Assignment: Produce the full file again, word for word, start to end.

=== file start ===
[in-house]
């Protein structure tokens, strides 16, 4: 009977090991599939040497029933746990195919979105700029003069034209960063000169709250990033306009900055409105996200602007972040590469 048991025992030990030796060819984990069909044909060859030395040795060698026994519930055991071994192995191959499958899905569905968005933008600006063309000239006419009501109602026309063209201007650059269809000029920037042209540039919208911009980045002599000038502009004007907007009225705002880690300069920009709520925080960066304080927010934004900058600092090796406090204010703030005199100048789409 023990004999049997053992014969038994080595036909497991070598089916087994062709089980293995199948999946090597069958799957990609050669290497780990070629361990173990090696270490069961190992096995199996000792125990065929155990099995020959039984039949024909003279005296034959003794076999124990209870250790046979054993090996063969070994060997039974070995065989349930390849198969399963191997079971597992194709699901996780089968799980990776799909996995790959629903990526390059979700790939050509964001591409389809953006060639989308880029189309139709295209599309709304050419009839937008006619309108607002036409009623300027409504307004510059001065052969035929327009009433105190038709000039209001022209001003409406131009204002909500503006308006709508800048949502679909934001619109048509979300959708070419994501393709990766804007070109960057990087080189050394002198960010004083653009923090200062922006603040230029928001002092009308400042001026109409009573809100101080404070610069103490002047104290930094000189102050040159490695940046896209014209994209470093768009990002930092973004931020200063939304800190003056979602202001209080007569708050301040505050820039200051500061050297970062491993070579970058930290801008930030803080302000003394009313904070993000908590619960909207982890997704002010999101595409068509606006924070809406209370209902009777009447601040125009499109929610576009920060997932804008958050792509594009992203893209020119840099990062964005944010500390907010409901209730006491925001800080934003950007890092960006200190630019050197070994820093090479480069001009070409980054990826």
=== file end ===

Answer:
[in-house]
């Protein structure tokens, strides 16, 4: 009977090991599939040497029933746990195919979105700029003069034209960063000169709250990033306009900055409105996200602007972040590469 048991025992030990030796060819984990069909044909060859030395040795060698026994519930055991071994192995191959499958899905569905968005933008600006063309000239006419009501109602026309063209201007650059269809000029920037042209540039919208911009980045002599000038502009004007907007009225705002880690300069920009709520925080960066304080927010934004900058600092090796406090204010703030005199100048789409 023990004999049997053992014969038994080595036909497991070598089916087994062709089980293995199948999946090597069958799957990609050669290497780990070629361990173990090696270490069961190992096995199996000792125990065929155990099995020959039984039949024909003279005296034959003794076999124990209870250790046979054993090996063969070994060997039974070995065989349930390849198969399963191997079971597992194709699901996780089968799980990776799909996995790959629903990526390059979700790939050509964001591409389809953006060639989308880029189309139709295209599309709304050419009839937008006619309108607002036409009623300027409504307004510059001065052969035929327009009433105190038709000039209001022209001003409406131009204002909500503006308006709508800048949502679909934001619109048509979300959708070419994501393709990766804007070109960057990087080189050394002198960010004083653009923090200062922006603040230029928001002092009308400042001026109409009573809100101080404070610069103490002047104290930094000189102050040159490695940046896209014209994209470093768009990002930092973004931020200063939304800190003056979602202001209080007569708050301040505050820039200051500061050297970062491993070579970058930290801008930030803080302000003394009313904070993000908590619960909207982890997704002010999101595409068509606006924070809406209370209902009777009447601040125009499109929610576009920060997932804008958050792509594009992203893209020119840099990062964005944010500390907010409901209730006491925001800080934003950007890092960006200190630019050197070994820093090479480069001009070409980054990826």